Polone is a man who has a production company (called Pariah, of all things) and a decades-long career in entertainment. Rather than “dreaming” about change, I would challenge him to take all of these things he said in his closing paragraph and apply them at his own company. Rather than expecting other people to do the work based on his “brilliant words,” he should put his money where his mouth is and do it. That’s how changes happen.
Rather than asking “if” something can happen, wouldn’t it be great if (if!) Polone took less compensation and compensated his female employees the same amounts as male employees at the same level doing the same job? Wouldn’t it be great if he showed that he doesn’t value the “old ideal of being overconfident, disloyal, and confrontational in order to be treated fairly” by calling out the behavior when he sees it in his own work environment (and maybe refrained from leaning into that kind of behavior so hard himself)? But he hasn’t. And I’m not sure he will.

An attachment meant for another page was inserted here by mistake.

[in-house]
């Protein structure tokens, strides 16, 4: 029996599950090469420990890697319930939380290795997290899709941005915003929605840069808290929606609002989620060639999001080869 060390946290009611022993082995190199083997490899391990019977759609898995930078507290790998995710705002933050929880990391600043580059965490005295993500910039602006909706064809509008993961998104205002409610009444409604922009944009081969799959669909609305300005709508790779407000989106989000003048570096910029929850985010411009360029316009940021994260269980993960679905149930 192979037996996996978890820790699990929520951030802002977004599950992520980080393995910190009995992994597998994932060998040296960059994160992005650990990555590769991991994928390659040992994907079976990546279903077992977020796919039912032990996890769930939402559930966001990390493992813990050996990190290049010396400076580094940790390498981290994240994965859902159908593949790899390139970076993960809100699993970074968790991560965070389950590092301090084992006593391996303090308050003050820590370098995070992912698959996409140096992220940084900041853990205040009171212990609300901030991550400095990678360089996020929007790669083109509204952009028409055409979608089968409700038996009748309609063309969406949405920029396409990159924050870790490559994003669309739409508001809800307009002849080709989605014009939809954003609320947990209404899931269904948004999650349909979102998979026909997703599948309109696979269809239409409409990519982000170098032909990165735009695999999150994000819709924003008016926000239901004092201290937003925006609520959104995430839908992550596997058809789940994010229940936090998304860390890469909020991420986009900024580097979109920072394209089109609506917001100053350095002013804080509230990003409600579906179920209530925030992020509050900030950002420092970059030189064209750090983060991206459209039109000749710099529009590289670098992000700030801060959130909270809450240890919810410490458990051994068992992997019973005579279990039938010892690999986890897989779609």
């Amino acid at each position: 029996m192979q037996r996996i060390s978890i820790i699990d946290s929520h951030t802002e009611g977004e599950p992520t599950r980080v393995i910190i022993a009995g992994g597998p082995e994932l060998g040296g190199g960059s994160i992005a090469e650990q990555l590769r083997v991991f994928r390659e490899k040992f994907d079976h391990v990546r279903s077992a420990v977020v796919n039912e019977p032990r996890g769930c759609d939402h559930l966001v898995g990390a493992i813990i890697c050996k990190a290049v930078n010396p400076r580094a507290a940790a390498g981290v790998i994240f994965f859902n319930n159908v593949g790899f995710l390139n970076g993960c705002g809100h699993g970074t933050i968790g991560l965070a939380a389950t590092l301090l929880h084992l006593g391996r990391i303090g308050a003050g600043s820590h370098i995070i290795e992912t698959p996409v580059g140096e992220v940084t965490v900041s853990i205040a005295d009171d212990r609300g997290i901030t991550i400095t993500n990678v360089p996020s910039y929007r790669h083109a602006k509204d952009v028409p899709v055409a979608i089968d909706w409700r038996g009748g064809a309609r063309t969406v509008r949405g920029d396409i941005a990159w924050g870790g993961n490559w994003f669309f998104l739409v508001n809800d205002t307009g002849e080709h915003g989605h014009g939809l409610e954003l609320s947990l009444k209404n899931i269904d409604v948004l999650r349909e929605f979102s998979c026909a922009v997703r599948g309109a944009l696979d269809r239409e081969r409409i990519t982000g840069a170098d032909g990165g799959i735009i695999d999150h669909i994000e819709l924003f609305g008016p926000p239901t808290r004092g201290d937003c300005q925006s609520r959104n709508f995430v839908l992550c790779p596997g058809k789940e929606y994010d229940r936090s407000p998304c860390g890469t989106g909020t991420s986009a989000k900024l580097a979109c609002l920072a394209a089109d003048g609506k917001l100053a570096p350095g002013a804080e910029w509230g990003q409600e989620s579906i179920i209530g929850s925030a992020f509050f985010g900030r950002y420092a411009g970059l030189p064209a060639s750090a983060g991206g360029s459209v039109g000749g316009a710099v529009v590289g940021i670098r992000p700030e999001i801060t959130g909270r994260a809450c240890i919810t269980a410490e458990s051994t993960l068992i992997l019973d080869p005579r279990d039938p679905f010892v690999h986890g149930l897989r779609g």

Perhaps The Hollywood Reporter should interview the women who work at Pariah (on the record) about how they’re treated. And if they suddenly aren’t working there anymore… ?
However, gender inequality isn’t nearly important enough for Polone to lose sleep over. And why should he? He benefits from the way the system is right now. And that, my friends, is sexism. Straight up. The gender gap in Hollywood is “important” enough for Polone to shoot off an ignorant “think” piece about it (so trendy right now!), but not important enough to actually make the concrete changes he’s capable of making himself.
(image via Elnur/Shutterstock)